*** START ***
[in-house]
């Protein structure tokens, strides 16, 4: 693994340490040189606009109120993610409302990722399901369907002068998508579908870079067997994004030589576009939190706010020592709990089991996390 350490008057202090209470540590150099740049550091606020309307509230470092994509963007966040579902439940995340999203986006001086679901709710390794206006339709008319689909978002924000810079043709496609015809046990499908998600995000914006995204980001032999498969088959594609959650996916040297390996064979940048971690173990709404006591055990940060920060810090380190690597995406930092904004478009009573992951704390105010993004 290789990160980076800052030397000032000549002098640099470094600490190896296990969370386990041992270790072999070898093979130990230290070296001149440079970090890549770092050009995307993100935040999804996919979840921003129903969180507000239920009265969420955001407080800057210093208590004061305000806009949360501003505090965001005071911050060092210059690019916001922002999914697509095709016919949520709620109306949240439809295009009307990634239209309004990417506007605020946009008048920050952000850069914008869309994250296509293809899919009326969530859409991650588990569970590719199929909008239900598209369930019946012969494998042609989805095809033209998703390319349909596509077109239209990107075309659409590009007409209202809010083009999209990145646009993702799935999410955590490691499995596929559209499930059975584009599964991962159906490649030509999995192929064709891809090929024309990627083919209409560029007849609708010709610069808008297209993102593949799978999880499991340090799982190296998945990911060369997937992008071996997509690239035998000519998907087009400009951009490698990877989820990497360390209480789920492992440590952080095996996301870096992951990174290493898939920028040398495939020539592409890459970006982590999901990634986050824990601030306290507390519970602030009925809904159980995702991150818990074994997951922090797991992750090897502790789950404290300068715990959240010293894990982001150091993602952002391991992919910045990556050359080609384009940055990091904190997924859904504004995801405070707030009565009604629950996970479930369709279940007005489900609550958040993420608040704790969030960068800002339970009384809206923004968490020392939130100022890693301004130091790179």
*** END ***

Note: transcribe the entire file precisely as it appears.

[in-house]
């Protein structure tokens, strides 16, 4: 693994340490040189606009109120993610409302990722399901369907002068998508579908870079067997994004030589576009939190706010020592709990089991996390 350490008057202090209470540590150099740049550091606020309307509230470092994509963007966040579902439940995340999203986006001086679901709710390794206006339709008319689909978002924000810079043709496609015809046990499908998600995000914006995204980001032999498969088959594609959650996916040297390996064979940048971690173990709404006591055990940060920060810090380190690597995406930092904004478009009573992951704390105010993004 290789990160980076800052030397000032000549002098640099470094600490190896296990969370386990041992270790072999070898093979130990230290070296001149440079970090890549770092050009995307993100935040999804996919979840921003129903969180507000239920009265969420955001407080800057210093208590004061305000806009949360501003505090965001005071911050060092210059690019916001922002999914697509095709016919949520709620109306949240439809295009009307990634239209309004990417506007605020946009008048920050952000850069914008869309994250296509293809899919009326969530859409991650588990569970590719199929909008239900598209369930019946012969494998042609989805095809033209998703390319349909596509077109239209990107075309659409590009007409209202809010083009999209990145646009993702799935999410955590490691499995596929559209499930059975584009599964991962159906490649030509999995192929064709891809090929024309990627083919209409560029007849609708010709610069808008297209993102593949799978999880499991340090799982190296998945990911060369997937992008071996997509690239035998000519998907087009400009951009490698990877989820990497360390209480789920492992440590952080095996996301870096992951990174290493898939920028040398495939020539592409890459970006982590999901990634986050824990601030306290507390519970602030009925809904159980995702991150818990074994997951922090797991992750090897502790789950404290300068715990959240010293894990982001150091993602952002391991992919910045990556050359080609384009940055990091904190997924859904504004995801405070707030009565009604629950996970479930369709279940007005489900609550958040993420608040704790969030960068800002339970009384809206923004968490020392939130100022890693301004130091790179």